Yes, it still relies on the interpretation.

]]>But you’re still invoking some “intended model”, so as before “soundness” is not a property of the system but of some particular semantics for it.

]]>how is that informal notion of “trust”/“soundness” different from consistency?

In principle, it has nothing to do with consistency; although in practice, if one wants to do only consistent mathematics, then soundness requires consistency. But it's easy to be consistent and unsound!

Here is a system of axioms for arithmetic (in classical untyped first-order logic with equality, a nullary operator $0$ for zero, a unary operator $S$ for the successor, and binary operators $+$ for addition and $\cdot$ for multiplication):

- $\forall\, x,\; S x \ne 0$,
- $\forall\, x,\; \forall\, y,\; S x = S y \;\Rightarrow x = y$,
- $\forall\, x,\; x + 0 = x$,
- $\forall\, x,\; \forall\, y,\; x + S y = S (x + y)$,
- $\forall\, x,\; x \cdot 0 = x$,
- $\forall\, x,\; \forall\, y,\; x \cdot S y = (x \cdot y) + x$.

This system is consistent, but it is *not* (under the specified interpretation) sound.

Formally, one could give an interpretation of this system in (say) Peano Arithmetic and prove that the interpretation is unsound; informally, I indicated in parentheses when I introduced the language what the interpretation (in ‘reality’) was supposed to be, and this interpretation is unsound.

(If anybody cannot spot the error, it's in the next axiom to last.)

]]>Ta! Using my phone and didn’t check the URL worked.

]]>Try that again: Some relevant discussion. (You have to make sure the http is in there!)

]]>Some relevant discussion on an old MO question of mine.

]]>But how is that informal notion of “trust”/”soundness” different from consistency?

]]>In an absolute sense, soundness means that every theorem is true. Of course, this relies on an interpretation (to assign meaning to the sentences in the formal system), and (as you and I know even though some people prefer to pretend otherwise) there is no absolute notion of mathematical truth for the interpretation to take values in either. So really, soundness is (as you say) simply a relationship between a syntax and a model.

But in this case, we want an informal notion of soundness anyway. The point is, if we’re using Coq to verify a proof a theorem that we want to sure is (in some informal sense) actually true, then we want to be sure that Coq verifies only proofs of true statements. Since Coq is complicated, this is hard, but if we can bootstrap this by proving, in a stripped-down simplified version, that Coq is conservative over this stripped-down version (which I’m not sure is what really has been done), then we only have to look at the simple version. Then it’s an informal question: do you trust this simple version, which you can fully comprehend? If so, we’re good!

]]>@Toby, what does it mean to say that a formal system is “sound”? I’m used to thinking of soundness as a property of semantics, i.e. of the relationship between a formal system (syntax) and some model of it.

]]>Three years ago I mentioned Sasha Borovik’s prediction that in twenty years Inna Capdeboscq will be the last non-retired mathematician in the world able to repair the proof. Of course, along with a verified proof, it would be wonderful if people could develop the field so as to make the proof simpler, i.e., the Darwin mentioned in the quote here might come along.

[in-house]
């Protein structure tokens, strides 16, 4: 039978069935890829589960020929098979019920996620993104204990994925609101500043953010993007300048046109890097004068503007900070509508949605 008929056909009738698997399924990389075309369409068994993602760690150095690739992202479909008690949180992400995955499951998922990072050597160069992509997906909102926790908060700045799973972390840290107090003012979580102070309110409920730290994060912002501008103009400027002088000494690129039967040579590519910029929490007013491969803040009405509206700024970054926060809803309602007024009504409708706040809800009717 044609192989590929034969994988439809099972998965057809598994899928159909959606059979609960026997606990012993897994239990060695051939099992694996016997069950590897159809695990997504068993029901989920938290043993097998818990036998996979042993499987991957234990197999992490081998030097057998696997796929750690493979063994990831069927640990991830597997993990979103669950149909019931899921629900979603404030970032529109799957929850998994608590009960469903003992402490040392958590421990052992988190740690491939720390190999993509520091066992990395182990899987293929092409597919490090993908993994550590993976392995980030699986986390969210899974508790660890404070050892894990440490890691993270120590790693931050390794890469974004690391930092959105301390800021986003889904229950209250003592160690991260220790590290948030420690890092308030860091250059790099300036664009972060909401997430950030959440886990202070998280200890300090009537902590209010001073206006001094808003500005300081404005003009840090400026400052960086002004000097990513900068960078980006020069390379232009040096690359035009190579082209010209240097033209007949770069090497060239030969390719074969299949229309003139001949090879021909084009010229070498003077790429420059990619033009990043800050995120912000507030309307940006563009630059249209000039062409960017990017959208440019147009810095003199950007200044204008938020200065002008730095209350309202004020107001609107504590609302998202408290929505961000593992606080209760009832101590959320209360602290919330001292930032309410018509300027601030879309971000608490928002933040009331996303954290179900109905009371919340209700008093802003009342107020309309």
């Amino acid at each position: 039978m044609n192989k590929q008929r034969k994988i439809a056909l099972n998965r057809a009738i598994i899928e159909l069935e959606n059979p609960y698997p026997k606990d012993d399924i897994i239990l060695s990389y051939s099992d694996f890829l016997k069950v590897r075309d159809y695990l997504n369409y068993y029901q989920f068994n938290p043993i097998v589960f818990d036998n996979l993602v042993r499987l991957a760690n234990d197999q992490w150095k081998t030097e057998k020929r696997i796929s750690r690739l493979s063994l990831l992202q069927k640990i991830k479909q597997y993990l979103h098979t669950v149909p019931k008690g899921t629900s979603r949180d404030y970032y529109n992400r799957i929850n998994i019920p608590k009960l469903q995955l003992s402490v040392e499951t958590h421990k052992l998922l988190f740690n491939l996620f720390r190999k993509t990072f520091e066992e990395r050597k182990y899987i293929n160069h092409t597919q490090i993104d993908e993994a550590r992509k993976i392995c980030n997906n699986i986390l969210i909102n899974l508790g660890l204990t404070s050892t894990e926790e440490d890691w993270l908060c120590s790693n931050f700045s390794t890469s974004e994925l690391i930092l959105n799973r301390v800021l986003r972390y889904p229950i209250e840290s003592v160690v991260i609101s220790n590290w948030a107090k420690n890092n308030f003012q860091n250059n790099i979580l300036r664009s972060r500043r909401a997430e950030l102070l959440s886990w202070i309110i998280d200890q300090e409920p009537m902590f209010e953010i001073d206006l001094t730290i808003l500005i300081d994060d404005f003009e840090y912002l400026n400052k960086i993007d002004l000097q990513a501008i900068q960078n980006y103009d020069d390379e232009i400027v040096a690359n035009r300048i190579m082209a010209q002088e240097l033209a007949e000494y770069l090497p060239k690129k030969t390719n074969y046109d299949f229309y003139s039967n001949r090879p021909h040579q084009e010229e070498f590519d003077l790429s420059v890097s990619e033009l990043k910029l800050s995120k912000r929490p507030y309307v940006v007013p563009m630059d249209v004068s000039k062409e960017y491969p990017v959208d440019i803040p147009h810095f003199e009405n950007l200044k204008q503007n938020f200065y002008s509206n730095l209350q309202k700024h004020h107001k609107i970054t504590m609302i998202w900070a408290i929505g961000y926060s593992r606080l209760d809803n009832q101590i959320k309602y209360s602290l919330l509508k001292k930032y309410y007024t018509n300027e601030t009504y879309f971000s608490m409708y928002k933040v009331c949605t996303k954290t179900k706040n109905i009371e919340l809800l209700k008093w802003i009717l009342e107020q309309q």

]]>What is especially exciting to me is the prospect of going on and verifying the classification of finite simple groups. The experts who contributed to this monumental effort are aging or passing on, and there is a danger that there aren’t enough younger people with the requisite training (in what is an extremely specialized field) to critically survey the proof. Meanwhile others use the classification theorem in their research.

I hope I live to see such a computerized verification.

]]>Yes, for essentially the same reason that mathematics did not collapse when Russell found his paradox.

Although it is really soundness that we want, not just consistency. Being inconsistent is only the most extreme way to be unsound.

]]>Although, it seems very unlikely to me that Coq would ever accidentally be inconsistent in just such a way that someone trying to formalize a real mathematical proof would *accidentally* take advantage of to get around a flaw in the proof.

I believe that Coq has been proved correct using a bare-bones stripped-down version of Coq, which in turn is quite small and amenable to verification by a human (unlike the proof of Feit and Thompson). But I don't know the details; probably the Types Forum knows this better. And I do know that Coq was inconsistent once, briefly, by mistake; so Jean is right to want to check!

]]>I heard about this from the type theorists here at Princeton. An awesome achievement!!

]]>Subject: [Math-visitors] remarkable achievement in proof verification

Date: Wed, 17 Oct 2012 13:22:57 -0400

From: Jean Gallier <jean@cis.upenn.edu>

To: faculty@math.upenn.edu, grad@math.upenn.edu, visitors@math.upenn.edu

Dear all,

I learned from the "Types Forum" that a group of researchers at MSR/INRIA

led by Georges Gonthier completed a formal verification (in Coq) of the

"Odd order theorem," due to Feit and Thompson

(every finite group of odd order is solvable).

The task of proof verification in Coq took 6 years. The Coq development contains

~ 170 000 lines of code

~ 4200 definitions

~ 15 000 theorems.

They did find small gaps, but all could be patched.

For more details, see

http://www.msr-inria.inria.fr/Projects/math-components/feit-thompson

In particular, at the end of the page, look at the "final theory graph."

The question remains: how do we know (and prove) that Coq is correct?

We have to verify the verifier!

Best,

-- Jean ]]>